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Price Hikes Predicted Following Unfruitful Burgundy Harvest

The grand cru vineyards of Corton and Corton-Charlemagne in Burgundy's Côte de Beaune
© BIVB / H. Monnier | The grand cru vineyards of Corton and Corton-Charlemagne in Burgundy's Côte de Beaune
Celebrated wine region bounces back from the global financial crisis with a bang, but can supply keep up with demand?

Sales of Burgundy wine have risen to record highs, but the region’s wine board has warned that a difficult growing season means the 2012 harvest will be severely reduced, leading to rising prices.

Burgundy’s wine exports have also hit new heights, helped by impressive growth in both Japan and Hong Kong, said the Bureau Interprofessionnel des Vins de Bourgogne (BIVB).

“The figures are rather good,” the organization's president, Pierre-Henry Gagey, told a news conference on Wednesday in Beaune.

Total exports increased 15 percent in value in the first seven months of this year compared to the same period in 2011, reaching a record 405.5 million euros ($523.5m).

Increased demand from Asia has been responsible for Burgundy’s strong performance. Sales to Japan have risen 34 percent by value, to Hong Kong 42 percent and to China 65 percent.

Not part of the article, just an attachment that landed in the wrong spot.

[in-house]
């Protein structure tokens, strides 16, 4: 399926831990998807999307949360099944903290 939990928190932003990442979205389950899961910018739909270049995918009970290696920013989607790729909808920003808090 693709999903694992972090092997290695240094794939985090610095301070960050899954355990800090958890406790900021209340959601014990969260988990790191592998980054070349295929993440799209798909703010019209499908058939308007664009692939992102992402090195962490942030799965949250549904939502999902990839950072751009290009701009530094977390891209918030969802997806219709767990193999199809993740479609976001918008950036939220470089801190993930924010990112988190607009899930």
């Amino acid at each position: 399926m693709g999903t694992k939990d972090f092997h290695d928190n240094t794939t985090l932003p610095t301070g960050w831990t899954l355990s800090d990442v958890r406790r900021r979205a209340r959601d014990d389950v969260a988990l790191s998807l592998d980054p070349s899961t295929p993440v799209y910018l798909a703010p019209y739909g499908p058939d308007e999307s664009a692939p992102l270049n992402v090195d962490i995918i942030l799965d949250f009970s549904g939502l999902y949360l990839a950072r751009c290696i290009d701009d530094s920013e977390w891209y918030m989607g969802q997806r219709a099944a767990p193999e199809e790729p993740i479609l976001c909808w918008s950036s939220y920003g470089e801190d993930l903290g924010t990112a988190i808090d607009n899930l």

However, with the increased demand, the region was hoping for a healthy harvest to replenish its stocks, but the 2012 crop will be 20 percent smaller than last year's. “We’re expecting a harvest of 1.2 to 1.3 million hectoliters in Burgundy,” said BIVB vice-president Michel Baldassini. That compares with last year's 1.58 million hectoliters.

The region’s most celebrated district, the Côte d'Or, has been hardest hit, with yields reduced by as much as 70 percent. The Beaujolais crop is down by half.

 “The 2012 harvest will go down in history as one of the smallest – of a size never seen in living memory,” the BIVB added.

Burgundy grape growers have experienced a difficult year, battling frost and hail, disease and heatwaves.

But Gagey forecast that quality would still be high and prices would rise.

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